Ms Mallory Lindsay discusses the importance of Coyotes in San Diego
SAN DIEGO (KUSI) – Coyotes may not have the best reputation among San Diego residents, but they actually play an important role in the ecosystem.
Ms Mallory Lindsay said Coyotes helpful by:
• Help bird populations by preying on mesocarnivores such as skunks, raccoons, foxes and feral cats that eat birds and bird eggs.
• Keep rodent and rabbit populations in check
• Help control the spread of disease by hunting rats and consuming sick animals.
• Environmental Cleanup Crew- As scavengers, coyotes provide an ecological service by helping to keep our communities clean of carrion (dead things).
Is it really a coyote? How to tell the difference between a feral dog and a coyote?
• Coyotes tend tend to be ‘scrawnier’ than our domesticated dog. Their snouts are more pointed and forehead flatter. Another easier indicator is their tail: coyotes walk/run with their tail down while most dogs will walk/run with their tails up.
What To Do if You See A coyote:
If you confront a coyote in your backyard or neighborhood and you don’t want them around, non-violently hazing the animal should be your first option.
The San Diego Humane Society recommends:
• making loud noises and waving your arms in the air
• if the animal runs for a short distance and stops, continue to walk towards it until it is completely out of the area
• Throw sticks or rocks in the vicinity of the animal if yelling does not work
• wear whistles or bring a noisemaker when walking dogs.
• Never run away from a coyote!
• The coyote may not leave at first, but if you approach it closer and/or increase the intensity of your hazing, it will run away.
• If the coyote runs away a short distance and then stops and looks at you, continue hazing it until it completely leaves the area.
• After you have successfully hazed a coyote, he or she may return again. Continue to haze the coyote as you did before; it usually takes only one or two times to haze a coyote away for good.
• Coyotes are skittish by nature and as a rule do not act aggressively towards aggressive people. However, engaging animals that are sick or injured can result in unpredictable behavior. If you suspect that a coyote is sick or injured, contact the proper authorities and do not interact with the coyote.
Co-Existing Tips from San Diego Humane Society:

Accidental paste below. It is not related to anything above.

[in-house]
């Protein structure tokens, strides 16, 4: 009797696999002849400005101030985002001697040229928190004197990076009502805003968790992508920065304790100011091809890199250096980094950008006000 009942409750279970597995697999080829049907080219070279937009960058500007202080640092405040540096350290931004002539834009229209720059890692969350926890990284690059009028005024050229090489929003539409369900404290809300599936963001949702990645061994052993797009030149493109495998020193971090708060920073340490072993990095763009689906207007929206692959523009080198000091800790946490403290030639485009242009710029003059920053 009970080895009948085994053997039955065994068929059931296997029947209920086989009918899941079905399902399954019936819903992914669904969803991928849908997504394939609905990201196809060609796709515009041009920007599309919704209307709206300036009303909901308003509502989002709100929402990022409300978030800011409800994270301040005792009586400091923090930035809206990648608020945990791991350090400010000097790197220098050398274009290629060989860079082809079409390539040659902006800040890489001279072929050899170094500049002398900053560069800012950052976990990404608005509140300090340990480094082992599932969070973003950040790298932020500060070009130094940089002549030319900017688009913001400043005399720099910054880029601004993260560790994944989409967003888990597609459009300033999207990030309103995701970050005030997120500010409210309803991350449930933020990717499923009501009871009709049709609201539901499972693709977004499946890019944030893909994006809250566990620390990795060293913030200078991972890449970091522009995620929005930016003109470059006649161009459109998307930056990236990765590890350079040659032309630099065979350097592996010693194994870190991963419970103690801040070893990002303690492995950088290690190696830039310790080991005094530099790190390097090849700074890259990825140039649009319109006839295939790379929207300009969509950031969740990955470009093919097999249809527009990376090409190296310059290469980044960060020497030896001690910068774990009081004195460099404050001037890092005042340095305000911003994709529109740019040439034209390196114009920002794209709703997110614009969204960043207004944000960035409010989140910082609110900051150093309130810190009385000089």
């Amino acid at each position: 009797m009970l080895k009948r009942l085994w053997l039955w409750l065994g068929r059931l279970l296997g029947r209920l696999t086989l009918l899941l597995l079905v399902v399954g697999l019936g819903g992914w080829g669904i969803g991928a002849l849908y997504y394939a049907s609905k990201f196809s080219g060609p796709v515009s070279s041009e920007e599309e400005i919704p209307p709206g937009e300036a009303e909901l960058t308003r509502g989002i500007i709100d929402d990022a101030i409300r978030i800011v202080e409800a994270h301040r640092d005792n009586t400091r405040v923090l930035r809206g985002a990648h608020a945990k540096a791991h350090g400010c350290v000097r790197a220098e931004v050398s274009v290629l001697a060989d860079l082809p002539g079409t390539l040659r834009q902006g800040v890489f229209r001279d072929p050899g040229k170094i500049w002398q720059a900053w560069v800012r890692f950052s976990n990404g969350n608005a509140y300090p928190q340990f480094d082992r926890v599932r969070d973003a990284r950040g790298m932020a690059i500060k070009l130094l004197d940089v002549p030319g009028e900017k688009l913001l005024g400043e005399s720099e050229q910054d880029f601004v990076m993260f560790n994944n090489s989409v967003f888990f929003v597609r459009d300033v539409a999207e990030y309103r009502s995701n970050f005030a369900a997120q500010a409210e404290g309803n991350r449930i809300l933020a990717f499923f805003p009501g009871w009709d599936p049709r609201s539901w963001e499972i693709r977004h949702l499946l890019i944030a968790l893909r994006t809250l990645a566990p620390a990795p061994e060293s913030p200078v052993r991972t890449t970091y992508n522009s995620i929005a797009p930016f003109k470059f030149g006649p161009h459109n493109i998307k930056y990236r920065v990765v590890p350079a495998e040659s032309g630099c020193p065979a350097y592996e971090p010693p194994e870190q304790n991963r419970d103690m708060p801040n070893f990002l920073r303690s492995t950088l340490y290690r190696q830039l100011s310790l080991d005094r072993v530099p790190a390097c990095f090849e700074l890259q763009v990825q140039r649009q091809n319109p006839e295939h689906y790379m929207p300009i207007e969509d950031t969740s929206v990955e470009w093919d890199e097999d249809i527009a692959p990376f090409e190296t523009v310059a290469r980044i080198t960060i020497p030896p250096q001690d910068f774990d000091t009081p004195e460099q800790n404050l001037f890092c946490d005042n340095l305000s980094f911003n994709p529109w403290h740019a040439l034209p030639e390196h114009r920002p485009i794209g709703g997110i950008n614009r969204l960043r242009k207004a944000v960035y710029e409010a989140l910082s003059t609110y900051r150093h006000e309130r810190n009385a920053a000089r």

- Don’t leave pet food or edible garbage outside.
- Restrict use of birdseed. Predators are attracted to the birds and rodents that use the feeder.
- If possible, eliminate outdoor sources of water (especially during fire season or drought)
- Trim and clear near ground level any shrubbery that provides cover for predators or prey.
- Use fencing to help deter coyotes. The fence must be at least 6 feet tall with the bottom extending at least 6 inches below ground level. Use outwardly inverted fencing, hot wire, or cement blocks and large rocks buried outside the fence line to prevent animals from digging into your yard.
- Actively discourage predators by making loud noises and throwing rocks to make them leave.
- Pick fruit as soon as it ripens and keep rotten fruit off the ground.
- Battery operated flashing lights, tape-recorded human noises, scattered moth balls and ammonia-soaked rags may deter predators from entering your yard.
- Keep cats and small dogs indoors, allowing them outside only under strict supervision.
- Coyotes are attracted to and can mate with unspayed or unneutered domestic dogs. Unspayed female dogs in season will attract male coyotes, and unneutered male dogs can be lured away by the scent of a female coyote in her ovulation cycle. There have been cases of male dogs being lured by the female coyote’s scent and killed by male coyotes.
- The trapping and relocation of coyotes, bobcats, and mountain lions is not a recommended or viable alternative. Wild animals are territorial and similar species will simply take over the area vacated by the relocated or dead animal.